The challenge in encouraging sustainable practices among tobacco leaf farmers is that we are dealing with thousands of small-scale farmers, many of whom are in emerging economies. However, through tailored approaches and agronomy support, we can help them to build stronger, more sustainable operations, securing our future leaf supply.
We provide agronomy support to some 149,000 farmers directly contracted to us. These supply approximately two-thirds of our tobacco leaf, with the remainder coming from suppliers representing a further 60,000 farmers. The support includes providing quality seed as well as guidance on crop management, soil and water protection and environmental best practice. The guidance is not limited to tobacco farming, it covers all areas of agricultural practice.
Our global agronomy centre, which became fully functioning in 2010, facilitates the sharing of best practice and supports our leaf managers in their work with farmers.
Social Responsibility in Tobacco Production
Our Social Responsibility in Tobacco Production (SRTP) assessment is focused on driving improvement in the social and environmental performance of all our leaf suppliers. It has been shared with the industry and was recognised, along with our Biodiversity Partnership, as an example of best practice in ‘The Economics of Ecosystems and Biodiversity’ study.
The process involves annual self-assessments and the implementation of improvement plans. These are then reviewed and assured by an independent company, LeafTc. You can read more about SRTP on www.bat.com and the details of the review criteria are available on the website of our independent reviewer: www.leaftc.com .
In 2010, there were 18 independent SRTP reviews of leaf suppliers in eight countries. By the year end 93 per cent of suppliers had been reviewed at least once. Average scores show an improvement in 2010 – see SRTP performance data. To increase the incentive for suppliers to improve their performance, we have developed minimum thresholds within SRTP, to be rolled out in 2011. If suppliers do not reach these, they risk losing their contracts.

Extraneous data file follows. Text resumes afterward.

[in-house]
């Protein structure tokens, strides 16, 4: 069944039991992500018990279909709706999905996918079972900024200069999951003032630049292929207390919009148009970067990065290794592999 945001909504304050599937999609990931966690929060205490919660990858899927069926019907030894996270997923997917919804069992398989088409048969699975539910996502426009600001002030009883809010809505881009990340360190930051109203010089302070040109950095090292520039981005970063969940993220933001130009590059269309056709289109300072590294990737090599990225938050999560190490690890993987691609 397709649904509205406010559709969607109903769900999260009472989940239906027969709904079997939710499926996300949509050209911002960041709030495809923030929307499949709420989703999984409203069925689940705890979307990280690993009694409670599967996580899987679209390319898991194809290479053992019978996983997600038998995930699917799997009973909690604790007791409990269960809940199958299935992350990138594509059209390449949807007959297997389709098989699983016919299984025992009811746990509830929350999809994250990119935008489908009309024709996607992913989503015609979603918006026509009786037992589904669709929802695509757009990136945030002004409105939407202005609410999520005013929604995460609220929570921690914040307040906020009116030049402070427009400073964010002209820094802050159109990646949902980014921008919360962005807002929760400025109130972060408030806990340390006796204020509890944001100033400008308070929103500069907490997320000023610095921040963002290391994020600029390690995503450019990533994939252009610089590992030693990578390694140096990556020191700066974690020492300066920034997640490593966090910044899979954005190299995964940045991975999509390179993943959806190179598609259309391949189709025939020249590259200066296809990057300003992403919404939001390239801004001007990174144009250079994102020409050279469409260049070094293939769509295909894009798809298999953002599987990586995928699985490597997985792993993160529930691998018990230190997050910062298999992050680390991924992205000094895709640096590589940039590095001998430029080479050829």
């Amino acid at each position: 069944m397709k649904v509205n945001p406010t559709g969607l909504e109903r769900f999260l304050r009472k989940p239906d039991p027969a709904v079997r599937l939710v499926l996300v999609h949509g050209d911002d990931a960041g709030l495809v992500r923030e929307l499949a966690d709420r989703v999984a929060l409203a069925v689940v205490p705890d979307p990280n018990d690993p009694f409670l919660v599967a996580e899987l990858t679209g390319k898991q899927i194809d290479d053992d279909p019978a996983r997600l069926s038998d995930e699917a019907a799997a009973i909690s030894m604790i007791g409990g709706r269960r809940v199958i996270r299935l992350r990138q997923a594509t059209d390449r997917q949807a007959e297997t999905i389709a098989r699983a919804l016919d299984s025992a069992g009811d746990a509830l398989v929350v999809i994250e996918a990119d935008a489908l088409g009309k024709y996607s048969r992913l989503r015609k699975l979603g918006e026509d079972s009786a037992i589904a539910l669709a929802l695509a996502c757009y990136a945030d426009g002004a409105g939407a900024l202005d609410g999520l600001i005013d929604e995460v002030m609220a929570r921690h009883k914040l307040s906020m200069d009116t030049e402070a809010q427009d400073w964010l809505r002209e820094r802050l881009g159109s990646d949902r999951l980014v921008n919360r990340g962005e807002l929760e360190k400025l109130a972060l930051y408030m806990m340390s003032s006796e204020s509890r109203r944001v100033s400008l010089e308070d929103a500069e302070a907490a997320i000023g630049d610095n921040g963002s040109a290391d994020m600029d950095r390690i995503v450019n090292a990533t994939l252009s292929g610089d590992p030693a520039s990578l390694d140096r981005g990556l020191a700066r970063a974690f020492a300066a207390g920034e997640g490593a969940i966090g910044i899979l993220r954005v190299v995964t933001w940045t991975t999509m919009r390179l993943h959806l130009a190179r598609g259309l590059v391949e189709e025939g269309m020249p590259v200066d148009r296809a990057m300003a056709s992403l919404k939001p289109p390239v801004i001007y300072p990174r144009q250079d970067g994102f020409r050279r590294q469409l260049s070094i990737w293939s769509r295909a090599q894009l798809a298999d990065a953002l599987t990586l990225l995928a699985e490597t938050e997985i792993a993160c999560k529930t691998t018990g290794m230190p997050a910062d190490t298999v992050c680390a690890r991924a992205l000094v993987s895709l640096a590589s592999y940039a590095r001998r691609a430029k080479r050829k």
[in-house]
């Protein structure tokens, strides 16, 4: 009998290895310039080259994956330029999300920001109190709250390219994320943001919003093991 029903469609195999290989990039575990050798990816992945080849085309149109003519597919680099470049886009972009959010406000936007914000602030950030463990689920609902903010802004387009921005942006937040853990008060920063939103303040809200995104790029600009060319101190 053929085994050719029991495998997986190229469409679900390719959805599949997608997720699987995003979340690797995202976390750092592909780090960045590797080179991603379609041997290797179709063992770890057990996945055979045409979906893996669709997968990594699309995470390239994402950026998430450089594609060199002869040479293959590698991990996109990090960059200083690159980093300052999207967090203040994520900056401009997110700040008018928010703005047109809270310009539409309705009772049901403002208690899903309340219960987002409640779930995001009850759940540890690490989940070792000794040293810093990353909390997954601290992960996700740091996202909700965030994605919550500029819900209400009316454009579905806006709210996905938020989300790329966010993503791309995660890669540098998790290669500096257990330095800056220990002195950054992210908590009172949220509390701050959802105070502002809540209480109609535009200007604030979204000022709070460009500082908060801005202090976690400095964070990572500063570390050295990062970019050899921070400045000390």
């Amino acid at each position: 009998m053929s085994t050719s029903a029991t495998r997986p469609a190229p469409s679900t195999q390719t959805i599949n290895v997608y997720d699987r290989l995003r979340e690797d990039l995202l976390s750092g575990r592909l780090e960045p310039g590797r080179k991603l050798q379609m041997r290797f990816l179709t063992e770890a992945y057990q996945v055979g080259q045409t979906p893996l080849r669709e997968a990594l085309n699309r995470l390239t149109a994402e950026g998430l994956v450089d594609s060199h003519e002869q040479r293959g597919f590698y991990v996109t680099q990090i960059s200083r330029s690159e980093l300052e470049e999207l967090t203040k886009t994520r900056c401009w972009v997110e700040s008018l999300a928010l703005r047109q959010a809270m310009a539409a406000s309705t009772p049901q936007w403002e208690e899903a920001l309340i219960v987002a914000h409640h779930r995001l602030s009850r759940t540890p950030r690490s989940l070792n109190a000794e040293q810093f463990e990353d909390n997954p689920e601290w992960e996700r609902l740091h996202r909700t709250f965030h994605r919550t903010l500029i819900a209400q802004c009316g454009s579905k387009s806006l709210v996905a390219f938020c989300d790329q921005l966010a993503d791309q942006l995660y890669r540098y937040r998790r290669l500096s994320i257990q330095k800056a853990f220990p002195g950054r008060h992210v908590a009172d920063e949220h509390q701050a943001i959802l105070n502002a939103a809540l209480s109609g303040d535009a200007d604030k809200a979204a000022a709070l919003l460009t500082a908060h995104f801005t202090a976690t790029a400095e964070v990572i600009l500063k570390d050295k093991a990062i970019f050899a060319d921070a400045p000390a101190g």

Sustainable wood sourcing
Some farmers burn wood as a fuel for tobacco curing or use it to build curing barns. In 2010, we saw a significant increase in wood fuel sourced from natural forest by our directly contracted farmers – from 4.3 per cent to 12.1 per cent – see wood fuel data. This was largely the result of a review into the reporting of wood fuel sources, to better distinguish between categories and identify unknown sources. Having established more complete data, we feel confident in now aiming for zero use of natural forest for curing fuels by 2015.
Tobacco leaf supply: what's next?
From 2011, we expect our suppliers to achieve the minimum performance thresholds for SRTP assessments. We will also work towards our new aim of zero use of natural forest for directly contracted farmers’ curing fuels by 2015.